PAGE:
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Macri Supporters Pray for a Miracle Before Sunday Argentine Vote

Patrick Gillespie

(Bloomberg) -- Argentine President Mauricio Macri’s election prospects are talked about in the markets, by pundits and by diplomats as largely set in stone. He is expected to lose on Sunday to opposition candidate Alberto Fernandez.

The slimmest of windows exists for him to force the presidential race into a second-round runoff vote in November. But that’s enough for 45 year-old teacher Maria Orcoyen.

Last weekend Orcoyen donned Argentina’s flag to cheer for Macri alongside hundreds of thousands in Buenos Aires, a stronghold of support for the president. “I know that we’re going to win because I have a lot of faith,” she said.

Macri has drawn sizable crowds in recent weeks, crossing the country trying to keep his election hopes alive. But with more than 16 percentage points to make up (the size of his loss to Fernandez in a primary on Aug. 11), the odds are against him. He needs voters who didn’t come out in August to now do so, and he needs Fernandez supporters to switch sides.

“You would need a miracle really to turn around this election,” said Miguel Kiguel, director of consulting firm EconViews and a former World Bank economist.

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Voters turned on Macri in August after he failed to deliver on pledges to ensure single-digit inflation and zero poverty. His austerity also led to huge increases in utility bills, making it harder for people to live paycheck to paycheck.

Still, Fernandez’s left-leaning, populist policies -- where he has promised to boost salaries and freeze utility bills -- are making investors and the markets uneasy given an economy in trouble has drained government coffers. His strong showing in the primary set off a currency crisis that, perversely or not, many Argentines blame Macri for. The peso is close to a record low, having lost more than 20% since the primary, its fall only partially contained by capital controls that Macri imposed.

Assuming voter turnout rises on Sunday, Macri needs to take away at least 3 percentage points from Fernandez to force a runoff on Nov. 24, according to estimates from investment firm Portfolio Personal Inversiones.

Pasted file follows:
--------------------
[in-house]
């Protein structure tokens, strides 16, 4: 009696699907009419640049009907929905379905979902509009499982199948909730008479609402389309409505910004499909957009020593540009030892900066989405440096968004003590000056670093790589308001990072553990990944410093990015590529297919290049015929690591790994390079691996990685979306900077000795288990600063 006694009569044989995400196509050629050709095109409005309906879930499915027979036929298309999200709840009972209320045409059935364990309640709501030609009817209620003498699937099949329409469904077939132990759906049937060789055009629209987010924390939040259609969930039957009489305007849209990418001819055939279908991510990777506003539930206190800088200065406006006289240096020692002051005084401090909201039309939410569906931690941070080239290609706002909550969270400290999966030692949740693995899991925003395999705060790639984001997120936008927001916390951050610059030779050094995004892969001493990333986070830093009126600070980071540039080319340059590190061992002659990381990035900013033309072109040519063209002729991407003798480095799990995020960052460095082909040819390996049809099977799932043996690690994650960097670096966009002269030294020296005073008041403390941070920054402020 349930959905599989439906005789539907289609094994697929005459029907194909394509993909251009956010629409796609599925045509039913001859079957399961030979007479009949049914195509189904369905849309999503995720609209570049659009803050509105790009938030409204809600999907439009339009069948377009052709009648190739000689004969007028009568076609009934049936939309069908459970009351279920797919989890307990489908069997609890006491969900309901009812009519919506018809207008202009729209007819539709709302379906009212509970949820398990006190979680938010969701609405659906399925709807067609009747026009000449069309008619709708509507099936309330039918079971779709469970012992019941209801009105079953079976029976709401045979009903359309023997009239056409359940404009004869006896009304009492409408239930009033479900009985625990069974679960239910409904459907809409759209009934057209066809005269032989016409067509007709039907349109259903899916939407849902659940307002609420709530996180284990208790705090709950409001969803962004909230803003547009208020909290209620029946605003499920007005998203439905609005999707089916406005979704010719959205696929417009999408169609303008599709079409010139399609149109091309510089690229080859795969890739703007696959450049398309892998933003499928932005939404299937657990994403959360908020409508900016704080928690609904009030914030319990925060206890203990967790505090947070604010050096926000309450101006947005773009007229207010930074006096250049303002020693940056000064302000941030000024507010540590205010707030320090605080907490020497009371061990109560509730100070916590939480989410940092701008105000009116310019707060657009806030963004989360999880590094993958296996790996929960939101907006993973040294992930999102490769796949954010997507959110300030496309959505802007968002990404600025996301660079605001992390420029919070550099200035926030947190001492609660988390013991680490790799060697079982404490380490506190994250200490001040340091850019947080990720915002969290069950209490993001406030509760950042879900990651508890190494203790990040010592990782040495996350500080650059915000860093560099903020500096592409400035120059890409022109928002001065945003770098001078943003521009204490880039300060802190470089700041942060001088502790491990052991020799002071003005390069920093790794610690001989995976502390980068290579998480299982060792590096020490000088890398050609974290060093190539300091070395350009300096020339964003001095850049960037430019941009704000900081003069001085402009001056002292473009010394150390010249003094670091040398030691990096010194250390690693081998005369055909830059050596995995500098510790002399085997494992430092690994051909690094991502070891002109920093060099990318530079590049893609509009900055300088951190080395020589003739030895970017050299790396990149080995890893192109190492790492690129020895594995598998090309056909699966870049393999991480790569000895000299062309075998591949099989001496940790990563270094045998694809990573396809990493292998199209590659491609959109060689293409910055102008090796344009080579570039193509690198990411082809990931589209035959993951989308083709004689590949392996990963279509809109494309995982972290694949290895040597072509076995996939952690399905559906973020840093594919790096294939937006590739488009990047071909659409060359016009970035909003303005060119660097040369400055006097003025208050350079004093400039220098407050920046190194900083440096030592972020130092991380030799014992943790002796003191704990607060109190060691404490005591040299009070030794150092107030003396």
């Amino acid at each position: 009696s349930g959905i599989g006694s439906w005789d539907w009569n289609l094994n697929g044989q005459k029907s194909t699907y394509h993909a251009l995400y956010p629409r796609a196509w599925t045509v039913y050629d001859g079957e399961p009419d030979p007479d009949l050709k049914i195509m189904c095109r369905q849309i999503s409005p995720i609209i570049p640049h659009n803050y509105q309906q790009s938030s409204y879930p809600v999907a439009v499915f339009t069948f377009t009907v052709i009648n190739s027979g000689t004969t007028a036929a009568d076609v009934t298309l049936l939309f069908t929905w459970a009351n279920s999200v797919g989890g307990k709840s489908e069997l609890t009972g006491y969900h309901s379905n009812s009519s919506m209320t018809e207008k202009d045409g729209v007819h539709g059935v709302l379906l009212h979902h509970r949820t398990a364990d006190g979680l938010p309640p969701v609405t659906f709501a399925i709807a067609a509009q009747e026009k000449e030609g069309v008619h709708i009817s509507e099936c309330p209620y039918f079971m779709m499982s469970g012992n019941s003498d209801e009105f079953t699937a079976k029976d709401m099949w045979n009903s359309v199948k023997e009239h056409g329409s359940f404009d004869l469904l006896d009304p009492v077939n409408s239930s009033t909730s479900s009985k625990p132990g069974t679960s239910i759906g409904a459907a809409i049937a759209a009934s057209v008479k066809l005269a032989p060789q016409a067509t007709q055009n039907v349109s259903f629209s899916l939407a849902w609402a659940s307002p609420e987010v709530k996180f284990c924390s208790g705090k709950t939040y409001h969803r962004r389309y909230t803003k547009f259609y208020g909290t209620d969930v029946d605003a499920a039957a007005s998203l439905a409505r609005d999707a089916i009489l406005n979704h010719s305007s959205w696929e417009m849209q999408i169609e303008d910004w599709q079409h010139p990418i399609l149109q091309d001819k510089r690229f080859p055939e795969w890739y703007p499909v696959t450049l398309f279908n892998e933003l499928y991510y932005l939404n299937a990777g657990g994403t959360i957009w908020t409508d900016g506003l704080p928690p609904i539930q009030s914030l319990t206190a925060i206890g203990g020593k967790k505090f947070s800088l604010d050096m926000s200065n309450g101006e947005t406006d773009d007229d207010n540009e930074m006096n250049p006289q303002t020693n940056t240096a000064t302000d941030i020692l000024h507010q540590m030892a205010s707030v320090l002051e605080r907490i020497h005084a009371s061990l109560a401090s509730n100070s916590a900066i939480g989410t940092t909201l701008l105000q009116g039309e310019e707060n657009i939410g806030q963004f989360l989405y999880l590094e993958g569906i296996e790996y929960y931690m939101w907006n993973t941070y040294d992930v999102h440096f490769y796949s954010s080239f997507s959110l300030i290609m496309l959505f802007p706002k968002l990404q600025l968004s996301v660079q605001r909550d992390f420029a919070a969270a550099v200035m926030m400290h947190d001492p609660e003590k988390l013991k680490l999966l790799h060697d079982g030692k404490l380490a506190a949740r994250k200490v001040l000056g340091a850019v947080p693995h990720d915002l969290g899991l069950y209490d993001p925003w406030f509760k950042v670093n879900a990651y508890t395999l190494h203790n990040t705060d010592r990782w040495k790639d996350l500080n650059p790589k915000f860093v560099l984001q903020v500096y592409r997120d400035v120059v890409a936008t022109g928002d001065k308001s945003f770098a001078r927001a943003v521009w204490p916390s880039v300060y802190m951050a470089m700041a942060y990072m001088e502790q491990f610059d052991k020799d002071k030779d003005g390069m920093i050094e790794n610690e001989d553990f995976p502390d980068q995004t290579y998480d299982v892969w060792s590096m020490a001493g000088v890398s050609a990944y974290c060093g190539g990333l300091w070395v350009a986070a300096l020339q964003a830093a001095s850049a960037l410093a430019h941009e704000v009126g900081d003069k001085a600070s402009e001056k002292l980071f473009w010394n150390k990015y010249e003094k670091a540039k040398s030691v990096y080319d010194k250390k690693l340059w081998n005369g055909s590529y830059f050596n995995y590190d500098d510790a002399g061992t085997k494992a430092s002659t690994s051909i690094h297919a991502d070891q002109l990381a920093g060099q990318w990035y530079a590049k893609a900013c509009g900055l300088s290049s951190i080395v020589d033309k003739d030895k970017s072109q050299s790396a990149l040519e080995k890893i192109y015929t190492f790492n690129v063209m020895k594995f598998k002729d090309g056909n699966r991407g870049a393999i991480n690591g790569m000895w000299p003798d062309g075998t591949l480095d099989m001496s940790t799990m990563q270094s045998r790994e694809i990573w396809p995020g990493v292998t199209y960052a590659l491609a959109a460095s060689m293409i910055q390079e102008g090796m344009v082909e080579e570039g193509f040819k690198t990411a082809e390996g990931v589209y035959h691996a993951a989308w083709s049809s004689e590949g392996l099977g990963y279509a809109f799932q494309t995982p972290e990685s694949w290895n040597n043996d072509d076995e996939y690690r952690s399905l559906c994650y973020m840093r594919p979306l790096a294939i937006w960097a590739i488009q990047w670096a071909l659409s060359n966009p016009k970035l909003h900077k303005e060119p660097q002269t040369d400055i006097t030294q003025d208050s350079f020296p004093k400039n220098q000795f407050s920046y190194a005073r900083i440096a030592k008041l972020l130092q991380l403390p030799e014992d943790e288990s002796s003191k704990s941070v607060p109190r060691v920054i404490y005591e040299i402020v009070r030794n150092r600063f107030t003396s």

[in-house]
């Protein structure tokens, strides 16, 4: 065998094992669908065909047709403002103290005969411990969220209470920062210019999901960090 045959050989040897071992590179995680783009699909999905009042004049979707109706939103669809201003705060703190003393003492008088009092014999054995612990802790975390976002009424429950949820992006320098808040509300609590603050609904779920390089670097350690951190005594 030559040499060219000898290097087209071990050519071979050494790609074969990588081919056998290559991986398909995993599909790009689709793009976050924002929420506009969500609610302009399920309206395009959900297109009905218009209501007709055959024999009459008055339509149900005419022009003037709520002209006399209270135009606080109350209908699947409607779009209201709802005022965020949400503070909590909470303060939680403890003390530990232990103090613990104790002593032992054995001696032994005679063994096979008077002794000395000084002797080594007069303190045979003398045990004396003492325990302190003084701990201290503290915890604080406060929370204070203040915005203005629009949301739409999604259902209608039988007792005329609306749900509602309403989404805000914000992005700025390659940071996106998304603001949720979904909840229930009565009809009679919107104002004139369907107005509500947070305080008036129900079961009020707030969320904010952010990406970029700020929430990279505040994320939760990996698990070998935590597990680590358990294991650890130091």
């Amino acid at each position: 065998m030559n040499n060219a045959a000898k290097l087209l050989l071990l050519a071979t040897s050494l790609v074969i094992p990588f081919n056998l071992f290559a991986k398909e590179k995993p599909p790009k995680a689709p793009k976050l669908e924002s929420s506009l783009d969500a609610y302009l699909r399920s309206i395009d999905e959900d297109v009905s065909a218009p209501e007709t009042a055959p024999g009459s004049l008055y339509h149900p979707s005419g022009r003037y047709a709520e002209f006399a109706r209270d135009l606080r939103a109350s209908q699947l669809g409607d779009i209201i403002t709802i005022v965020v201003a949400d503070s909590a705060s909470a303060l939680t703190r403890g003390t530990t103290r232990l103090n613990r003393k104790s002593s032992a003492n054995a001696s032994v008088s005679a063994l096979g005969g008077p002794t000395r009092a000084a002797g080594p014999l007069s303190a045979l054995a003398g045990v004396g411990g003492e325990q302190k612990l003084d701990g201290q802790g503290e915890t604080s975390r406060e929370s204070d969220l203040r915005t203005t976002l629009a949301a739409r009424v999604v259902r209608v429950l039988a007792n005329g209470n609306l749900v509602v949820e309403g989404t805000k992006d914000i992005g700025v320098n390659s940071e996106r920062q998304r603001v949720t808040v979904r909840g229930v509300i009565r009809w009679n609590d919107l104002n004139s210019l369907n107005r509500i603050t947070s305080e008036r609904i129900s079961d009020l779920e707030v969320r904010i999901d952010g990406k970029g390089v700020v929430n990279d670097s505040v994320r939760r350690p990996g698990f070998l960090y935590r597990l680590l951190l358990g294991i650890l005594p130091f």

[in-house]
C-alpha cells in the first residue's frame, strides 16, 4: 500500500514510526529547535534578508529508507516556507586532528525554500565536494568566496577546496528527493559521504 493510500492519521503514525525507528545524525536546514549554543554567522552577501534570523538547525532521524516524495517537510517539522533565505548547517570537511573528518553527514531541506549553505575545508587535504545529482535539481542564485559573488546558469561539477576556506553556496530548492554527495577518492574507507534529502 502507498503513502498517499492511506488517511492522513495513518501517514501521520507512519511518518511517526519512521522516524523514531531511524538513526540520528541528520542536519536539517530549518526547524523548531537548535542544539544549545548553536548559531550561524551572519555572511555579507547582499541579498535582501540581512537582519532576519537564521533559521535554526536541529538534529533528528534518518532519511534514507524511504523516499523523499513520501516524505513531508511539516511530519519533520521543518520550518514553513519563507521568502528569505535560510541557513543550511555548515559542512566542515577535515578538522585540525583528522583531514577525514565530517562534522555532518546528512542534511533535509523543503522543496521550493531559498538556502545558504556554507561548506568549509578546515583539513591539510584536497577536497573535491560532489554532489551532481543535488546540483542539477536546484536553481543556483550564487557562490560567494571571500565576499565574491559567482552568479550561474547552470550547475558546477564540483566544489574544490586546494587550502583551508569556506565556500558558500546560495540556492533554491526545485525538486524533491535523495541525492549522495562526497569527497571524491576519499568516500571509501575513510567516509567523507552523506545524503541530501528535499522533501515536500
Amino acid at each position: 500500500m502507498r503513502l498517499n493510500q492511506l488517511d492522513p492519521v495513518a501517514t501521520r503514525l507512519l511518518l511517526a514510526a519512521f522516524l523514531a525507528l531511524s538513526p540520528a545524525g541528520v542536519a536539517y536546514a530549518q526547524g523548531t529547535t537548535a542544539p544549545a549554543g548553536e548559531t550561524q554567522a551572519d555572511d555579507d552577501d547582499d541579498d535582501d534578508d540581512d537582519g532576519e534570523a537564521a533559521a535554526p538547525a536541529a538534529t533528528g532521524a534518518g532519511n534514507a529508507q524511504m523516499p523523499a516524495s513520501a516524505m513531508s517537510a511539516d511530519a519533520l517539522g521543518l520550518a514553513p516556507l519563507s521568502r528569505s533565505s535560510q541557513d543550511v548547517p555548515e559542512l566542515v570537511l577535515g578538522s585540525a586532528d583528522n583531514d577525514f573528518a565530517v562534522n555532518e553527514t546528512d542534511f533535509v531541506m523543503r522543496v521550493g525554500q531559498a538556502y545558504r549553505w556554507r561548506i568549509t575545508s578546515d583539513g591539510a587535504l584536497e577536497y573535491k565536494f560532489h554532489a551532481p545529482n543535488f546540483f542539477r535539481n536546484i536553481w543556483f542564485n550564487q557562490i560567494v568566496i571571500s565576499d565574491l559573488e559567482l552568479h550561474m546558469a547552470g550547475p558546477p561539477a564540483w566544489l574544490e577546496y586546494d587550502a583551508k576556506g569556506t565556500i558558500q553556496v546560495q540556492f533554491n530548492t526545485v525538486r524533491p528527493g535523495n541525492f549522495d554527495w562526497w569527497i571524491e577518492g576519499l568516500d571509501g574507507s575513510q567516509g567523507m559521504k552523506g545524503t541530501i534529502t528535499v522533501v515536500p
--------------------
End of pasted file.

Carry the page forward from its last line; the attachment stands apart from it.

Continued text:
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Looking at “affirmative votes,” -- only ballots cast for one of the six main candidates, excluding those that were blank or invalid -- Fernandez won 49.5% in the primary, while Macri took 32.9%, according to government data. Only affirmative votes will be counted Sunday.

For Fernandez to win outright he must get at least 45% of votes, or secure 40% with a 10-point difference to the runner up.

About 75% of Argentines voted in the primary, slightly more than in the last primary in 2015, but below the 81% of ballots cast in that year’s first round. Analysts say Macri would need to beat that turnout to have any chance.

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There are four other candidates in Sunday’s race. They could help Macri by taking voters away from Fernandez. But some fringe Macri supporters may also decide to go with another contender, believing he is a lost cause.

Despite the landslide primary loss, Macri hasn’t thrown in the towel. He’s been on a “30 cities in 30 days” tour, drawing big crowds, including the march in downtown Buenos Aires that Orcoyen attended. He’s prayed with evangelicals and kissed a woman’s foot.

Since August, Macri has also implemented a slew of populist measures, such as freezing gas prices. He’s shifted his rhetoric to say he acknowledges how hard times have become. The government hopes his underdog image will now help him in the first round.

Meanwhile, Fernandez largely tapered his campaigning in October.

Macri’s supporters say there was voter fraud in the primary, without accusing anyone in particular. They also say his coalition, which as the ruling group oversees vote counting, didn’t do a good job rallying its troops. The government believes stricter ballot counting in this round could swing voting by as many as five percentage points.

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“It’s going to be a very very tall order for him because of the sheer amount of voter participation that he needs to turn it around,” said Jimena Blanco, political research director at consulting firm Verisk Maplecroft. Yet “it is Argentina -- the country where you should expect the unexpected.”

To contact the reporter on this story: Patrick Gillespie in Buenos Aires at pgillespie29@bloomberg.net

To contact the editors responsible for this story: Juan Pablo Spinetto at jspinetto@bloomberg.net, Rosalind Mathieson

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